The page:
password: password + securityToken
};
var response = JSON.parse(hc.post(loginUrl, data).content);
return response;
}

function QuerySF(instanceUrl, accessToken, queryString) {
var url = instanceUrl + "/services/data" + apiVersion + "/query";
var data = {q: queryString};

var request = {
url: url,
data: data,
method: "GET",
headers: {
Authorization: "Bearer " + accessToken
}
};

var response = JSON.parse(hc.request(request).content);
return response;
}
// perform query
var loginResponse = LoginSF(username, password, securityToken, clientId, clientSecret, true);
var instanceUrl = loginResponse.instance_url;
var accessToken = loginResponse.access_token;
var queryResponse = QuerySF(instanceUrl, accessToken, "SELECT A__c, B__c, C__c FROM D__c");

var records = queryResponse.records;
for (var i = 0; i < records.length; i++) {
// DO SOME STUFF
// E.G. RETURN SOME DATA (SERVER EXTENSION)
// OR TAKE SOME ACTION (EVENT HANDLER)
}
}

Note the inclusion of the httpclient at the top of the source:

var hc = require('ringo/httpclient');

The rest defines a function – “getQs” that can be used with an Event Handler or as an Server Extension that logs in to an API on SalesForce.com, retrieves an instance_url and access_token that are required to then to execute a query and retrieve a response.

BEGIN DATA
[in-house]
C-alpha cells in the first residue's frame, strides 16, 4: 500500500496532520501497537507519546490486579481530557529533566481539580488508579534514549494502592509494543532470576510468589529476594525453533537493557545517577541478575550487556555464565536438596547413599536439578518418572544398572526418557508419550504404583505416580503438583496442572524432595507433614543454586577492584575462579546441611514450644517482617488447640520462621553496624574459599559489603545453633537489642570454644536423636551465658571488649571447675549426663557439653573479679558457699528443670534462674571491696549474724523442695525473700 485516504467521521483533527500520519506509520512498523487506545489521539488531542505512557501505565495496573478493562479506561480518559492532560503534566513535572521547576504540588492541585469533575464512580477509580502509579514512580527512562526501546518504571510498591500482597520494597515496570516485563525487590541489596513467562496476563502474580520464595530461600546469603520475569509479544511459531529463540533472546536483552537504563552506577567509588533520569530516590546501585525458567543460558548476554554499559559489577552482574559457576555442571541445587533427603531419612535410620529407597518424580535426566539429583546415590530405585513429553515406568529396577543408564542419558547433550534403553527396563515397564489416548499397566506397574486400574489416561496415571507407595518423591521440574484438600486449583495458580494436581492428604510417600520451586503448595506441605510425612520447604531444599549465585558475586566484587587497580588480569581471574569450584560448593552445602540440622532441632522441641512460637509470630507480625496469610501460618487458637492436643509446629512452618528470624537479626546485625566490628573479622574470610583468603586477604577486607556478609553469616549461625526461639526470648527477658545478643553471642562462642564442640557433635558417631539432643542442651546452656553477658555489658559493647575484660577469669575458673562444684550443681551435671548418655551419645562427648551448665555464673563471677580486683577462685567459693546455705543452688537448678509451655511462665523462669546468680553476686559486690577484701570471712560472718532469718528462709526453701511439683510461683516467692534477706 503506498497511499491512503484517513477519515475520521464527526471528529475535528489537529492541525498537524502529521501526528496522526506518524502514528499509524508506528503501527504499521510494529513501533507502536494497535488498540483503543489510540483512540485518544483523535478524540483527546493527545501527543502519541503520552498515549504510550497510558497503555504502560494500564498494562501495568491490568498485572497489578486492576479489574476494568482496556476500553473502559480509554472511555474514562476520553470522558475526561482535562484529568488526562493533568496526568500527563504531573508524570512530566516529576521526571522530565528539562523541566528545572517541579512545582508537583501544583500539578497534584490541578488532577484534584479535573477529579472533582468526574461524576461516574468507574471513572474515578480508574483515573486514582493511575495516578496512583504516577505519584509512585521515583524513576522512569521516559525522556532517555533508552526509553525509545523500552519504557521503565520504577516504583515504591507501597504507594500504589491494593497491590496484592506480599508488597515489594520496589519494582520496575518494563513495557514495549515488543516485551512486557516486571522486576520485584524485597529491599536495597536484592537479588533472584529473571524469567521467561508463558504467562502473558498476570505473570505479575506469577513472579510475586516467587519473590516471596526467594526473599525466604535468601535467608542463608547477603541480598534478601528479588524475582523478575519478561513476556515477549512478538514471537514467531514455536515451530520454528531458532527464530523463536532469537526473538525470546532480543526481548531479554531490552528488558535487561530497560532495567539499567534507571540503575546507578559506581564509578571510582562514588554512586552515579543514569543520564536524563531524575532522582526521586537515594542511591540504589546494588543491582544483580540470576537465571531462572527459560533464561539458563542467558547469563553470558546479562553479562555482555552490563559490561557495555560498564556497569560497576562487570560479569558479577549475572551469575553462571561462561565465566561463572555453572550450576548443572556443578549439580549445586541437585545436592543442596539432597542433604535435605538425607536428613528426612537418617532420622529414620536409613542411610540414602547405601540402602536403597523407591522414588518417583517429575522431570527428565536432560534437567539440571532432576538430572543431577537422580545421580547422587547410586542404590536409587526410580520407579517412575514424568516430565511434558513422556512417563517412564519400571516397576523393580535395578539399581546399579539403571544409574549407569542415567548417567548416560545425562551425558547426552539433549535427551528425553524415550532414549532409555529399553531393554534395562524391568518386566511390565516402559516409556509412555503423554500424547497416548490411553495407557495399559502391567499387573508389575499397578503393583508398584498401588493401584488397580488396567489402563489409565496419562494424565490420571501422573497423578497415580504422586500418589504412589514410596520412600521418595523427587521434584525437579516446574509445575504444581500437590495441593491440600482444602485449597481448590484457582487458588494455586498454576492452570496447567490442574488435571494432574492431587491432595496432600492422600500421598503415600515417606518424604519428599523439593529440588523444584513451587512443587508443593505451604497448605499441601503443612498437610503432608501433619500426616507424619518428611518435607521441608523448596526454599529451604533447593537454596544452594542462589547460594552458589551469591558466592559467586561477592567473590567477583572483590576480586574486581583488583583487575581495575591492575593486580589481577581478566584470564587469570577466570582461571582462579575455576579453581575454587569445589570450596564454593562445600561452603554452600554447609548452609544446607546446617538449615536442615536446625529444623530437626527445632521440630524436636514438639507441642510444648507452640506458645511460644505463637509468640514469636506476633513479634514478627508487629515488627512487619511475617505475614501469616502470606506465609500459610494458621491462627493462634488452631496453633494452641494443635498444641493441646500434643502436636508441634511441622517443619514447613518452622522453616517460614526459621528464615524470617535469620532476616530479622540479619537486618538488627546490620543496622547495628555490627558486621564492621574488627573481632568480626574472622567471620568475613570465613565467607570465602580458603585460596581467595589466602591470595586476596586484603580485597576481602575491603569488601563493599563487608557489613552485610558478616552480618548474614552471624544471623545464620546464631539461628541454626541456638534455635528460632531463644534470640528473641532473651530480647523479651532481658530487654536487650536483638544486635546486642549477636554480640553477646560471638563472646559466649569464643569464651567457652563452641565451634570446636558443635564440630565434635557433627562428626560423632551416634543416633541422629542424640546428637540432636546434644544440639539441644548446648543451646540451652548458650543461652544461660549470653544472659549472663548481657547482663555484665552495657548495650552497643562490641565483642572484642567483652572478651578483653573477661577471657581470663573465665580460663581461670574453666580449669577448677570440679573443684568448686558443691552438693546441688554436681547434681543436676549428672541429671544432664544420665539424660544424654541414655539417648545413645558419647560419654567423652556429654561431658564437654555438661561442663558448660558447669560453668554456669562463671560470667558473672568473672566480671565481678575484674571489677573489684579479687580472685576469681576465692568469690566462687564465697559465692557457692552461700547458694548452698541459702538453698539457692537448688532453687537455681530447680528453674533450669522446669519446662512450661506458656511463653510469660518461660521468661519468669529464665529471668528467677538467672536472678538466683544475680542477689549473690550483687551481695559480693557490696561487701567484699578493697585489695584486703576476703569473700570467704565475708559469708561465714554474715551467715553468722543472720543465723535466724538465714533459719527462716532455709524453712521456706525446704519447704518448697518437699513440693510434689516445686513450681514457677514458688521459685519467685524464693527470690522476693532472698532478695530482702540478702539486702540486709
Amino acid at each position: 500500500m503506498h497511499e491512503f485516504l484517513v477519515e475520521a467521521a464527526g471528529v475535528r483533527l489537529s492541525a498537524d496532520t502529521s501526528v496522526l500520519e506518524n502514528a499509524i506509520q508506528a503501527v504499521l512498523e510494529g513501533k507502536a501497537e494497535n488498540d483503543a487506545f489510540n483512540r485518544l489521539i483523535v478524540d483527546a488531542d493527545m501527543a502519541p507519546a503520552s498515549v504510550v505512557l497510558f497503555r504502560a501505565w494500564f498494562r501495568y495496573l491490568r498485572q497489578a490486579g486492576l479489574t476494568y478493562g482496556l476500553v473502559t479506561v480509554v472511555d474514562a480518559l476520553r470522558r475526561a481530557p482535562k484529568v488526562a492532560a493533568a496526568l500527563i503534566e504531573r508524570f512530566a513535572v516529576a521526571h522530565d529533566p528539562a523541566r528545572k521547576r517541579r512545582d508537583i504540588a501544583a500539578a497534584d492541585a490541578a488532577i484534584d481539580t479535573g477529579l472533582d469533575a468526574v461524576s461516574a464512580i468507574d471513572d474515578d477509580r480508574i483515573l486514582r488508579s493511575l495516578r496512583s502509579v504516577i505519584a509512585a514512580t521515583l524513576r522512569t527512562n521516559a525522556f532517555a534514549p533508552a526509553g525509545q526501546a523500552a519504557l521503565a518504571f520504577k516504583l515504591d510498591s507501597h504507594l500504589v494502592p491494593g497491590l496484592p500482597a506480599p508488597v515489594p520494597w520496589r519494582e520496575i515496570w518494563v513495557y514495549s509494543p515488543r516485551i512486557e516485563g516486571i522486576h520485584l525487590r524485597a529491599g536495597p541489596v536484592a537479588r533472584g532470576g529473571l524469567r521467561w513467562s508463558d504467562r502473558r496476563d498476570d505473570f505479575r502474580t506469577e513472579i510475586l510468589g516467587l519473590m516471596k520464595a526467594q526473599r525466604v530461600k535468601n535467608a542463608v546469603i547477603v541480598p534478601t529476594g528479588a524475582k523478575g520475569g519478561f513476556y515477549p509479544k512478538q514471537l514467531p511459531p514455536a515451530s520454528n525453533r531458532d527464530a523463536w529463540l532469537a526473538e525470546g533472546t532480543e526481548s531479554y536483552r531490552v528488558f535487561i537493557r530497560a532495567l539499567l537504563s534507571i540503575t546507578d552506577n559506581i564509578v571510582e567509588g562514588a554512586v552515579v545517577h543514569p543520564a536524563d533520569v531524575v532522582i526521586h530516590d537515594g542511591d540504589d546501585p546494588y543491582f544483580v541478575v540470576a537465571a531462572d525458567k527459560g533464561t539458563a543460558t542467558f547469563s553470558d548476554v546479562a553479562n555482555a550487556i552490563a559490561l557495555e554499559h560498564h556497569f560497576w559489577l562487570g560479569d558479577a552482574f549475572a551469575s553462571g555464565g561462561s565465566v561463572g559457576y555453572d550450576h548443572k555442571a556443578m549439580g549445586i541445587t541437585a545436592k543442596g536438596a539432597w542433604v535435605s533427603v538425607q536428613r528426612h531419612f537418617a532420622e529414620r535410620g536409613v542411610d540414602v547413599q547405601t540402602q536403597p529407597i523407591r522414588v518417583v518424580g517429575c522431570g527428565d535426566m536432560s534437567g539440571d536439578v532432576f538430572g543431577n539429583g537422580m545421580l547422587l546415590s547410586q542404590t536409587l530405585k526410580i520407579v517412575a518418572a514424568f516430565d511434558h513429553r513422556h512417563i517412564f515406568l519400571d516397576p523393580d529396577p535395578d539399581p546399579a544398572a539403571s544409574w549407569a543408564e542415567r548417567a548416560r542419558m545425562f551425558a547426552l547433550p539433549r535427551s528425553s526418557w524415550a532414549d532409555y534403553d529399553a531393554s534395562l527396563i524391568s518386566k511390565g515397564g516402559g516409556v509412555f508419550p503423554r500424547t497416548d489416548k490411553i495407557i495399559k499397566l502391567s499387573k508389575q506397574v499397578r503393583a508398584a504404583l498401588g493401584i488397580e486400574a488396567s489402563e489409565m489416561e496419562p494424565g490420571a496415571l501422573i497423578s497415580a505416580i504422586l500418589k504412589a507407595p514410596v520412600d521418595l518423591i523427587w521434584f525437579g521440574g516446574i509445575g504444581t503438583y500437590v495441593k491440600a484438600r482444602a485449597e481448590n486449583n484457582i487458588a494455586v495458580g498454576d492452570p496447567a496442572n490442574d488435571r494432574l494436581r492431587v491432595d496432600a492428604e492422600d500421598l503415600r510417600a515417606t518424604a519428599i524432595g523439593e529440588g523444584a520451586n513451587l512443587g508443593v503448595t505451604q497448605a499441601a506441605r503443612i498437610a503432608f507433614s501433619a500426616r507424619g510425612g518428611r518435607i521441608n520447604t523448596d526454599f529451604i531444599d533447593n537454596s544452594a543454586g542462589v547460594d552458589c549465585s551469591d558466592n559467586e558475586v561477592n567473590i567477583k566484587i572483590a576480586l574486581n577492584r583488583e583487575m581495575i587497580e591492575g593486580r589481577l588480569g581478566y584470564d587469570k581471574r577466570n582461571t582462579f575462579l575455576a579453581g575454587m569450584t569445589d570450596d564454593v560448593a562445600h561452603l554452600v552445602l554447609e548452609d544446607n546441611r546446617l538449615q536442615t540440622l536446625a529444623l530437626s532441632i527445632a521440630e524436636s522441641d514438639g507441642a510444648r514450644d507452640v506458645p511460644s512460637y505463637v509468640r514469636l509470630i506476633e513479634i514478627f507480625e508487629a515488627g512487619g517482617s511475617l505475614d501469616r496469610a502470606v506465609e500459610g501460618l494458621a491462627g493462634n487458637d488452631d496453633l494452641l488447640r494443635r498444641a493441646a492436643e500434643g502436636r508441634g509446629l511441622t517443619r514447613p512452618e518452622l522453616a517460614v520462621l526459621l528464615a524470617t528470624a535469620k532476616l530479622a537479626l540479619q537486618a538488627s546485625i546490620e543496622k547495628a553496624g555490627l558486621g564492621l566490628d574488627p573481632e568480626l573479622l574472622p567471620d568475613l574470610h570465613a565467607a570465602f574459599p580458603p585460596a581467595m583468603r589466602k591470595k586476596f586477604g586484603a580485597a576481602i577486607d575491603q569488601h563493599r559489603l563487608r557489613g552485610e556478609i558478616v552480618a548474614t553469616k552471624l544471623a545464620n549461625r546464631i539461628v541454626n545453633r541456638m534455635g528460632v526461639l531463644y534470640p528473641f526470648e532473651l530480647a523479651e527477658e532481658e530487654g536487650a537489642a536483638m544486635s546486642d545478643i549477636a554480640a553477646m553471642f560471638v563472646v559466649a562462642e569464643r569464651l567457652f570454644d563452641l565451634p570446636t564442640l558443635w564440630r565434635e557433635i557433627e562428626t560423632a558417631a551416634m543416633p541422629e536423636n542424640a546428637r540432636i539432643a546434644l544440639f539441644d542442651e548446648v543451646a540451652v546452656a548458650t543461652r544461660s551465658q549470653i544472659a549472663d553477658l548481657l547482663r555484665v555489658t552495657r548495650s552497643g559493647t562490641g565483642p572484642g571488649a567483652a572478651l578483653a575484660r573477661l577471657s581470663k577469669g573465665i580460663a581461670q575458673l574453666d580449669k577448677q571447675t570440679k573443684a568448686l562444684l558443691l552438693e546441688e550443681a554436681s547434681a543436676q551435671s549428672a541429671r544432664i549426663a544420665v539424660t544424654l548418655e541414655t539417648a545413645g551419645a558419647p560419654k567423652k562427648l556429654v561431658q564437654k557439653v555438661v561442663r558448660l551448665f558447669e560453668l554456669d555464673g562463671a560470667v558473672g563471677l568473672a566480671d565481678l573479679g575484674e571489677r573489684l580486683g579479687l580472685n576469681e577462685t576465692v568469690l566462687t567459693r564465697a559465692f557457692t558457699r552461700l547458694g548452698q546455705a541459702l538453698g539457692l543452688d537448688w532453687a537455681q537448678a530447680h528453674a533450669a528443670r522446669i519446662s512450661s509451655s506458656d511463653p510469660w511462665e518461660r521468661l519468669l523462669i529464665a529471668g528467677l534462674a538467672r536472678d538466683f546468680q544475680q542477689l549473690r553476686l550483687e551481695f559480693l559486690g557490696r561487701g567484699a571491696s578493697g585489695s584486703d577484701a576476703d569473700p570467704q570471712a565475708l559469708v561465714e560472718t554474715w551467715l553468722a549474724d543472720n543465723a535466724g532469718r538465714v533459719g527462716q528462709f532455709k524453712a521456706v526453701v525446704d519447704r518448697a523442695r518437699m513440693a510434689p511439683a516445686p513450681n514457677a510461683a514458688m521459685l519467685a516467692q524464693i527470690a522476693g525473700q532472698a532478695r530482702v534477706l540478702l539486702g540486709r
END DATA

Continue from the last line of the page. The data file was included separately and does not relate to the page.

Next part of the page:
Many other things can be done with this powerful client – have fun!

For more information on our Server-Side Javascript SDK, see here.

For more information on Event Handlers on your backend, see here.

For more information on Server Extensions on your backend, see here.

Kevin

FYI – Permissions can be inherited from other objects (pretty slick!)

As a Developer, I want to be able to implement access control policies that are inherited from another object so that I can easily propagate access control policies within my application.

If you want to set a default permission for objects in a collection that inherit permissions from another object, it is super easy using FFDL (what is FFDL?).

Example:

Say you have a Collection of JokeBook objects with permission defaults set and another Collection of Joke objects that have a reference to a JokeBook and you would like your Joke objects to inherit their default permissions from JokeBook objects. OK – short version is that I want the permissions for a Joke to be the same as the JokeBook they refer to.